NVMe over Fabrics (NVMe-oF) is an approach to storage networking that uses the non-volatile memory express standard to provide high-speed data transfers across entire local area networks. It’s particularly well-suited for data center environments, because the messaging model of network communication it uses allows it to transmit data quickly over longer distances. This guide explains NVMe-oF and the networking protocols it uses as well as its major benefits and weaknesses.
What is NVMe over Fabrics?
NVMe is a storage and transfer specification designed for solid state drives that dramatically speeds up data access and response times. It works by accessing flash storage through a Peripheral Component Interconnect express (PCIe) bus, which supports up to 64,000 command queues instead of the single command queue supported by traditional mechanical disks and all flash SSDs.
NVME-oF uses network fabrics like Fibre Channel and ethernet to extend those benefits to a network, improving data transfer speeds between servers and devices.and Ethernet. Businesses can transfer data between servers and computers on a local area network with NVMe-oF, even if the machines are in different locations. NVMe-oF is ideal for environments like data centers that have the networking infrastructure to support it.
How does NVMe-oF work?
Rather than using a PCIe bus on a single device, NVMe-oF uses messaging technology to communicate over a network, and can be configured alongside multiple networking standards. Here are a few of the most popular:
- Fibre Channel uses fiber optic technology to transmit data between servers, computers, and remote locations like data centers. When NVMe is deployed alongside Fibre Channel networking, it’s known as NVMe/FC.
- Remote Direct Memory Access (RDMA) performs transmissions between two machines without going through the operating system. RDMA protocols include both Infiniband and RDMA over Converged Ethernet (RoCE). When NVMe is deployed with Infiniband, it’s known as NVMe/IB. When NVMe uses converged Ethernet, it’s known as NVMe/RoCE.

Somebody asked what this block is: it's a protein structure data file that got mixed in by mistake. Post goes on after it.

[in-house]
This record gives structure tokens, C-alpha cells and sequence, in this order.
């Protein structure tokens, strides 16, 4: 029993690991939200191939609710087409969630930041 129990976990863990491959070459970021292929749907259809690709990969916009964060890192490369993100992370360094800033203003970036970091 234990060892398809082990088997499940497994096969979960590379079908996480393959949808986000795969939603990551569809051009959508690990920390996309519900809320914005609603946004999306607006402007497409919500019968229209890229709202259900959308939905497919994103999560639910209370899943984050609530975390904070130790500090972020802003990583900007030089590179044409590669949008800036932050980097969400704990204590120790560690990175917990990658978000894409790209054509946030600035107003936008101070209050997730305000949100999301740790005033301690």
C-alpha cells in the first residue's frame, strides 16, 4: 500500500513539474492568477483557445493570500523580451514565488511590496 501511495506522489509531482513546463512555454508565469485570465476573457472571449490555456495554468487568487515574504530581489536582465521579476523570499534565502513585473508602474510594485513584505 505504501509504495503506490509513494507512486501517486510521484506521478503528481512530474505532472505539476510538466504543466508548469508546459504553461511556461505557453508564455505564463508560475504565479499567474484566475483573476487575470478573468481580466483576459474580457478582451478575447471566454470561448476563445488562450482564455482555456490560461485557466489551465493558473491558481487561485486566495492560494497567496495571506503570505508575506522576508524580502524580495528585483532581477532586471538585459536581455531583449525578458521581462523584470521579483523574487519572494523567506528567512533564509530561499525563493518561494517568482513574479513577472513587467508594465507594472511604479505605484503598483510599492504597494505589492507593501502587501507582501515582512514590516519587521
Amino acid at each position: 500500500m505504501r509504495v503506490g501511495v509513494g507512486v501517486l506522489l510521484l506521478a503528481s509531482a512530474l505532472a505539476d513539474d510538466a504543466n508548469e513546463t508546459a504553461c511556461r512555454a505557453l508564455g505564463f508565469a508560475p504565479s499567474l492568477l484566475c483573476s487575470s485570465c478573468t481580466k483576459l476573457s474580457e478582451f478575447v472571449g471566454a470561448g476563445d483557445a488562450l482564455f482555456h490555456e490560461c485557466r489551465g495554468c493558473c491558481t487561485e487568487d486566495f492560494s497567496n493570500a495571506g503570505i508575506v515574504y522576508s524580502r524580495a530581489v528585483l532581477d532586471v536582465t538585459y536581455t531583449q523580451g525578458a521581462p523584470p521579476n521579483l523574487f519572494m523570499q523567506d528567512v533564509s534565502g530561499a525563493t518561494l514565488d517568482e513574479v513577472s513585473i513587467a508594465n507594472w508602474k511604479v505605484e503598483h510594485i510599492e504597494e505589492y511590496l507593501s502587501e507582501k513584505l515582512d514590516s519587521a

- Transmission Control Protocol (TCP) is a standard for transmitting data packets over a network, typically the internet. When configured alongside NVMe, it’s known as NVMe/TCP.
Which of these standards a business chooses to use will depend upon its existing networking protocols as well as data center architecture and needs.
Benefits of NVMe-oF
NVMe over Fabrics presents multiple advantages for enterprises that are able to implement it successfully, including reduced vendor lock-in, networking flexibility, and high data transfer rates.
Vendor and network flexibility
Because organizations can choose different network protocols and storage arrays for an NVMe configuration, vendor lock-in is less likely. NVMe over Fabrics provides flexibility for businesses that want to support different networks and storage solutions when correctly configured.
Data transfer speeds
Due to its design, NVMe performs faster than its predecessors, including SAS and SATA. NVMe-oF is able to process stored data at rates that support mission-critical applications and can support data center processing requirements such as rapid retrieval of object-stored data.
Because of NVMe’s significant queue depth, it can process many requests at the same time. This parallelism is beneficial for businesses with multiple memory-intensive applications. For businesses with widely distributed local area networks, NVMe over Fabrics extends that parallelism to the whole network rather than a single server supporting a single application.
Because NVMe over Fabrics is a new technology, its alternatives are primarily older storage networking protocols like iSCSI and ISER that don’t support NVMe. Businesses might choose these over NVMe because their existing technology supports them or because their IT staff is more familiar with them.
iSCSI is a networking protocol that allows SCSI to work with an Ethernet connection. Its main benefit is its widespread use. Storage and networking teams unfamiliar with NVMe over Fabrics are likely to be more experienced using iSCSI, and unlike NVMe-oF, organizations might also already have the technology for iSCSI in place. The major disadvantage of iSCSI is its speed — it’s slower than NVMe-oF.
Similarly, the iSCSI Extensions for RDMA standard, or ISER, allows iSCSI to use RDMA. It provides greater bandwidth and avoids the overhead of standard TCP/IP processes, but, like iSCSI, it doesn’t support NVMe.
Bottom line: NVMe over Fabrics
NVMe-oF is a storage and transfer specification that brings high speeds to entire business networks rather than individual machines. It’s particularly beneficial for enterprises with multiple mission-critical applications and hot storage needs. While NVMe-oF is a promising technology, it needs to be consistently and reliably implemented. Before it can truly benefit businesses and add value to their existing storage infrastructures, storage teams have to know how it works and if it suits their needs.
Learn more about storage networking solutions for your business.